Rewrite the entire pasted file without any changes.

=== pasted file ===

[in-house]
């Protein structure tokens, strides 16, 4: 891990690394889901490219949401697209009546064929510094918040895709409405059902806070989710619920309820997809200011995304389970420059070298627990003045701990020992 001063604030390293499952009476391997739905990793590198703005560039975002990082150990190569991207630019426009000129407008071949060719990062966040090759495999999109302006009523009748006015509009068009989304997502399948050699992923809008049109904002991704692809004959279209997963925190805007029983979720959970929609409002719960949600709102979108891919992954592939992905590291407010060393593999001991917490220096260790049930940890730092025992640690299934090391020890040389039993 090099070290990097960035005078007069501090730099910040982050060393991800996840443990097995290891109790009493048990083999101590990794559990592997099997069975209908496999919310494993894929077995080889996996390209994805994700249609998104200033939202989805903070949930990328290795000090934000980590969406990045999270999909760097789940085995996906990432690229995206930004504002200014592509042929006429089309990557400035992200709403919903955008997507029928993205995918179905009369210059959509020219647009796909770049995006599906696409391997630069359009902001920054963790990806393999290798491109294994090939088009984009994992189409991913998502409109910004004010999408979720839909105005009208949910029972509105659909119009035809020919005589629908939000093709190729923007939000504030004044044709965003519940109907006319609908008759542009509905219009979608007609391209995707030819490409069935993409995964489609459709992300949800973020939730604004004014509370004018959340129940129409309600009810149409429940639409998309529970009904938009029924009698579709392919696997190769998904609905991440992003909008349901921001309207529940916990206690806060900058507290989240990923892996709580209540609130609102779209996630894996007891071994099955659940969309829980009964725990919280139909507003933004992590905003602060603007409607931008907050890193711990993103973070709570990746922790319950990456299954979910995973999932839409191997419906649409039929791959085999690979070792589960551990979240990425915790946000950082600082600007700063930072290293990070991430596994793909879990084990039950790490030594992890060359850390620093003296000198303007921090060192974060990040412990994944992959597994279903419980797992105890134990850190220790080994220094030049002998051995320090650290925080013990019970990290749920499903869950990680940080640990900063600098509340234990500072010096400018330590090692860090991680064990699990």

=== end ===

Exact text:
[in-house]
């Protein structure tokens, strides 16, 4: 891990690394889901490219949401697209009546064929510094918040895709409405059902806070989710619920309820997809200011995304389970420059070298627990003045701990020992 001063604030390293499952009476391997739905990793590198703005560039975002990082150990190569991207630019426009000129407008071949060719990062966040090759495999999109302006009523009748006015509009068009989304997502399948050699992923809008049109904002991704692809004959279209997963925190805007029983979720959970929609409002719960949600709102979108891919992954592939992905590291407010060393593999001991917490220096260790049930940890730092025992640690299934090391020890040389039993 090099070290990097960035005078007069501090730099910040982050060393991800996840443990097995290891109790009493048990083999101590990794559990592997099997069975209908496999919310494993894929077995080889996996390209994805994700249609998104200033939202989805903070949930990328290795000090934000980590969406990045999270999909760097789940085995996906990432690229995206930004504002200014592509042929006429089309990557400035992200709403919903955008997507029928993205995918179905009369210059959509020219647009796909770049995006599906696409391997630069359009902001920054963790990806393999290798491109294994090939088009984009994992189409991913998502409109910004004010999408979720839909105005009208949910029972509105659909119009035809020919005589629908939000093709190729923007939000504030004044044709965003519940109907006319609908008759542009509905219009979608007609391209995707030819490409069935993409995964489609459709992300949800973020939730604004004014509370004018959340129940129409309600009810149409429940639409998309529970009904938009029924009698579709392919696997190769998904609905991440992003909008349901921001309207529940916990206690806060900058507290989240990923892996709580209540609130609102779209996630894996007891071994099955659940969309829980009964725990919280139909507003933004992590905003602060603007409607931008907050890193711990993103973070709570990746922790319950990456299954979910995973999932839409191997419906649409039929791959085999690979070792589960551990979240990425915790946000950082600082600007700063930072290293990070991430596994793909879990084990039950790490030594992890060359850390620093003296000198303007921090060192974060990040412990994944992959597994279903419980797992105890134990850190220790080994220094030049002998051995320090650290925080013990019970990290749920499903869950990680940080640990900063600098509340234990500072010096400018330590090692860090991680064990699990």